The last month or so has continued the more positive and upbeat theme that has been gaining momentum since the early spring.

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Help to Buy extension helps falling rates

Wednesday, May 29th, 2013

In recent weeks we have now had confirmation from the Chancellor that the Funding for Lending scheme (FLS) is to be extended to 2015.

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Positive signs for the mortgage market as The Budget is announced

Thursday, March 21st, 2013

The Budget, as is generally the case, has been met with mixed reaction depending on where one sits on the political divide.

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Mortgage price war hotting up as rates continue to tumble

Friday, February 22nd, 2013

2013 has continued where 2012 left off with lenders increasingly slugging it out in an ever more competitive mortgage pricing war.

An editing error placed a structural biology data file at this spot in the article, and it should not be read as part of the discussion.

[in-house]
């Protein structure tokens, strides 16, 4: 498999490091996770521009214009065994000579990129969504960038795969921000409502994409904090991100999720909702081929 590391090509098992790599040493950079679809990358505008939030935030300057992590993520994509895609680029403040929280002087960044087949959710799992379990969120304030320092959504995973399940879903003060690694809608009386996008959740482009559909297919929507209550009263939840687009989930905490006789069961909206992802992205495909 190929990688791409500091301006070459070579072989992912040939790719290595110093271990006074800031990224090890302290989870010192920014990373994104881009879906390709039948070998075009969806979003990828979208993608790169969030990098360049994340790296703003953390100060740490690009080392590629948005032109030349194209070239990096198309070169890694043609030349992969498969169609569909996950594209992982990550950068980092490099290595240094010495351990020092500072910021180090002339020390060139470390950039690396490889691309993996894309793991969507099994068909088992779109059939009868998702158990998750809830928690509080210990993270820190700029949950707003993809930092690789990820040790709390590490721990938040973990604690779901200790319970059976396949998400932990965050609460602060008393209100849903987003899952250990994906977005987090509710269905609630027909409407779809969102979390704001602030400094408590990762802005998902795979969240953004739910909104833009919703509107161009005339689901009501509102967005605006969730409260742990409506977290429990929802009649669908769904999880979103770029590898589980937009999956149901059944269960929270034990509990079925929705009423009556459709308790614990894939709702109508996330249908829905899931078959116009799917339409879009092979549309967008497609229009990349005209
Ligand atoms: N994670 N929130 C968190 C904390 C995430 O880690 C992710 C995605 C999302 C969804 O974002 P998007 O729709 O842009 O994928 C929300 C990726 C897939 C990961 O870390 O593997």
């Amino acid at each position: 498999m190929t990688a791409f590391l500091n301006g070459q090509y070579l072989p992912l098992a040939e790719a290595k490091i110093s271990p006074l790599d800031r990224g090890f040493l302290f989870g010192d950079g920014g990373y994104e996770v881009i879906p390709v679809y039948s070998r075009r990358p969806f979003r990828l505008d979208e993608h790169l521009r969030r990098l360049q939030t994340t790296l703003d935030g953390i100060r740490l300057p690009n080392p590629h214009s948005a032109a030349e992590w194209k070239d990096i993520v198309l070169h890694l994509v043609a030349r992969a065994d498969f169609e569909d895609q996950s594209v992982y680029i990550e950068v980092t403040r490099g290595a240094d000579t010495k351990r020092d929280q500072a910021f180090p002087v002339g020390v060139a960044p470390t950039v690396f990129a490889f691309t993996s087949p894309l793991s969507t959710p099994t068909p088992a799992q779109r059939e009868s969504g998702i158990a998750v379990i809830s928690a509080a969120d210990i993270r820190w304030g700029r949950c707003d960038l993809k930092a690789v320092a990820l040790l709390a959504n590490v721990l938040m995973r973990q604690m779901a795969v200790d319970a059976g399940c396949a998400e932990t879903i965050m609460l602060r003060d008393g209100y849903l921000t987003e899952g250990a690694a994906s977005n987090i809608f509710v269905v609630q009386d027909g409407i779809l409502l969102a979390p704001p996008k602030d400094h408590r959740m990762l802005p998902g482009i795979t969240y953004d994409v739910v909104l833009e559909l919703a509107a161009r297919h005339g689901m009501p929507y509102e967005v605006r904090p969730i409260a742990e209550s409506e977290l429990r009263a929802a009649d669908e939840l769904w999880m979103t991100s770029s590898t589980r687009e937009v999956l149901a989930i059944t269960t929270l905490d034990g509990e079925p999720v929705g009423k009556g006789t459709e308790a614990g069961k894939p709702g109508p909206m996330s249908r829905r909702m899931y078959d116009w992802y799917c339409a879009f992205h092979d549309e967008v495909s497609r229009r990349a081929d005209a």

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2012 – Is this the year that the housing and mortgage market finally started its renaissance?

Friday, December 21st, 2012

The mortgage and housing market in 2012 has it appears finally started to rise out of what can be only described as a very severe trough in the last four and five years.

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Some good news and some not so good news

Friday, November 23rd, 2012

Earlier this year the Governor of the Bank of England (BOE), Mervyn King talked about the likelihood of the UK economy zig-zagging and we have seen further evidence of this in recent days.

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Dare we use the term, “green shoots”

Thursday, October 18th, 2012

The economy continues to provide a series of mixed reports as to its health. Of the more positive ones, this week we have seen Consumer Price Inflation (CPI) continue its downward trajectory from 2.5% in August to 2.2% in September and is fast approaching the policy setters “target” level of 2.0%.